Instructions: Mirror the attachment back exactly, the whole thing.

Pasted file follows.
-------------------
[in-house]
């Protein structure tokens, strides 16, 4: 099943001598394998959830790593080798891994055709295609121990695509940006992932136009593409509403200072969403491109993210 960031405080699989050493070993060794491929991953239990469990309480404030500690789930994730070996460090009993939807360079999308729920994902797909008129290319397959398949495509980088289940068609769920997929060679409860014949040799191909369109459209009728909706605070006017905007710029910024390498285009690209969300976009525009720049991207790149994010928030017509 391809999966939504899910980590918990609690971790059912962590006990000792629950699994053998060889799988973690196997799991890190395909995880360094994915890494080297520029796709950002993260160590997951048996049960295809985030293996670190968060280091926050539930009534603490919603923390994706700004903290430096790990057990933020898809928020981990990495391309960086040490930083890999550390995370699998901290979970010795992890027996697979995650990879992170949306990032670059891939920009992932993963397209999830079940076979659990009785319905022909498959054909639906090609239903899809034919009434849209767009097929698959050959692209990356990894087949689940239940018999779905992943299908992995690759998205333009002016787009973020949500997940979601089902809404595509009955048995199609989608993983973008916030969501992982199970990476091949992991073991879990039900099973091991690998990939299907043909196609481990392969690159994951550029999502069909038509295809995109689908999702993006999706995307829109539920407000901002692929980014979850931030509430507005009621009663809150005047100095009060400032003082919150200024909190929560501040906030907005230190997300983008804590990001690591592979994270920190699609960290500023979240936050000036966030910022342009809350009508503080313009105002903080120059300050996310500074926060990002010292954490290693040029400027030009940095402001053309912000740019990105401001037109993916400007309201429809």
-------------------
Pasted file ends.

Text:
[in-house]
């Protein structure tokens, strides 16, 4: 099943001598394998959830790593080798891994055709295609121990695509940006992932136009593409509403200072969403491109993210 960031405080699989050493070993060794491929991953239990469990309480404030500690789930994730070996460090009993939807360079999308729920994902797909008129290319397959398949495509980088289940068609769920997929060679409860014949040799191909369109459209009728909706605070006017905007710029910024390498285009690209969300976009525009720049991207790149994010928030017509 391809999966939504899910980590918990609690971790059912962590006990000792629950699994053998060889799988973690196997799991890190395909995880360094994915890494080297520029796709950002993260160590997951048996049960295809985030293996670190968060280091926050539930009534603490919603923390994706700004903290430096790990057990933020898809928020981990990495391309960086040490930083890999550390995370699998901290979970010795992890027996697979995650990879992170949306990032670059891939920009992932993963397209999830079940076979659990009785319905022909498959054909639906090609239903899809034919009434849209767009097929698959050959692209990356990894087949689940239940018999779905992943299908992995690759998205333009002016787009973020949500997940979601089902809404595509009955048995199609989608993983973008916030969501992982199970990476091949992991073991879990039900099973091991690998990939299907043909196609481990392969690159994951550029999502069909038509295809995109689908999702993006999706995307829109539920407000901002692929980014979850931030509430507005009621009663809150005047100095009060400032003082919150200024909190929560501040906030907005230190997300983008804590990001690591592979994270920190699609960290500023979240936050000036966030910022342009809350009508503080313009105002903080120059300050996310500074926060990002010292954490290693040029400027030009940095402001053309912000740019990105401001037109993916400007309201429809």